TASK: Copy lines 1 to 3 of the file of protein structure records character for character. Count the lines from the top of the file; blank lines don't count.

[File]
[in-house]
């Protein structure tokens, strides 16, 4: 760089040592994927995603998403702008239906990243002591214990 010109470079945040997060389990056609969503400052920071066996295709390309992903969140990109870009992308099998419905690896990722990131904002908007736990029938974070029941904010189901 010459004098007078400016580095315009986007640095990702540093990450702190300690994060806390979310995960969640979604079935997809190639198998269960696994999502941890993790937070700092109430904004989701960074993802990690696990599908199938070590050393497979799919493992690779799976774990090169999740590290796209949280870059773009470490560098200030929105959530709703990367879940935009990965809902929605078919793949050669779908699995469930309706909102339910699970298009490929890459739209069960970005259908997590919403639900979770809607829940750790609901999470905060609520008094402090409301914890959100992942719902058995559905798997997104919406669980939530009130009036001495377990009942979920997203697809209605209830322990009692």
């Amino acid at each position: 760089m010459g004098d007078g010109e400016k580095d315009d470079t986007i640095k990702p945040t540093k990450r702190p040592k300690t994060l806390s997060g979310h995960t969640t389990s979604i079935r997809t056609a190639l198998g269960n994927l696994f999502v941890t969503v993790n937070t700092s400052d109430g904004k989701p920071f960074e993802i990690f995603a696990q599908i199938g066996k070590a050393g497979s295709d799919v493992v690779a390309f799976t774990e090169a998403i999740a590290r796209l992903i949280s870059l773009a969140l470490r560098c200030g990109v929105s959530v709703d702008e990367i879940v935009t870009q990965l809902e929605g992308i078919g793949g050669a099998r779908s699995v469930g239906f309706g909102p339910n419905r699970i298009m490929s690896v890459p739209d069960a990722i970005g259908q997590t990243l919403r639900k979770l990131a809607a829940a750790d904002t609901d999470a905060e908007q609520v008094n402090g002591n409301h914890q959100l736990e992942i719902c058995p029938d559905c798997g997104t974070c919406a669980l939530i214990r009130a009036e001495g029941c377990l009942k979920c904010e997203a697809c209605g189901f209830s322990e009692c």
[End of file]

[in-house]
């Protein structure tokens, strides 16, 4: 760089040592994927995603998403702008239906990243002591214990 010109470079945040997060389990056609969503400052920071066996295709390309992903969140990109870009992308099998419905690896990722990131904002908007736990029938974070029941904010189901 010459004098007078400016580095315009986007640095990702540093990450702190300690994060806390979310995960969640979604079935997809190639198998269960696994999502941890993790937070700092109430904004989701960074993802990690696990599908199938070590050393497979799919493992690779799976774990090169999740590290796209949280870059773009470490560098200030929105959530709703990367879940935009990965809902929605078919793949050669779908699995469930309706909102339910699970298009490929890459739209069960970005259908997590919403639900979770809607829940750790609901999470905060609520008094402090409301914890959100992942719902058995559905798997997104919406669980939530009130009036001495377990009942979920997203697809209605209830322990009692």
């Amino acid at each position: 760089m010459g004098d007078g010109e400016k580095d315009d470079t986007i640095k990702p945040t540093k990450r702190p040592k300690t994060l806390s997060g979310h995960t969640t389990s979604i079935r997809t056609a190639l198998g269960n994927l696994f999502v941890t969503v993790n937070t700092s400052d109430g904004k989701p920071f960074e993802i990690f995603a696990q599908i199938g066996k070590a050393g497979s295709d799919v493992v690779a390309f799976t774990e090169a998403i999740a590290r796209l992903i949280s870059l773009a969140l470490r560098c200030g990109v929105s959530v709703d702008e990367i879940v935009t870009q990965l809902e929605g992308i078919g793949g050669a099998r779908s699995v469930g239906f309706g909102p339910n419905r699970i298009m490929s690896v890459p739209d069960a990722i970005g259908q997590t990243l919403r639900k979770l990131a809607a829940a750790d904002t609901d999470a905060e908007q609520v008094n402090g002591n409301h914890q959100l736990e992942i719902c058995p029938d559905c798997g997104t974070c919406a669980l939530i214990r009130a009036e001495g029941c377990l009942k979920c904010e997203a697809c209605g189901f209830s322990e009692c």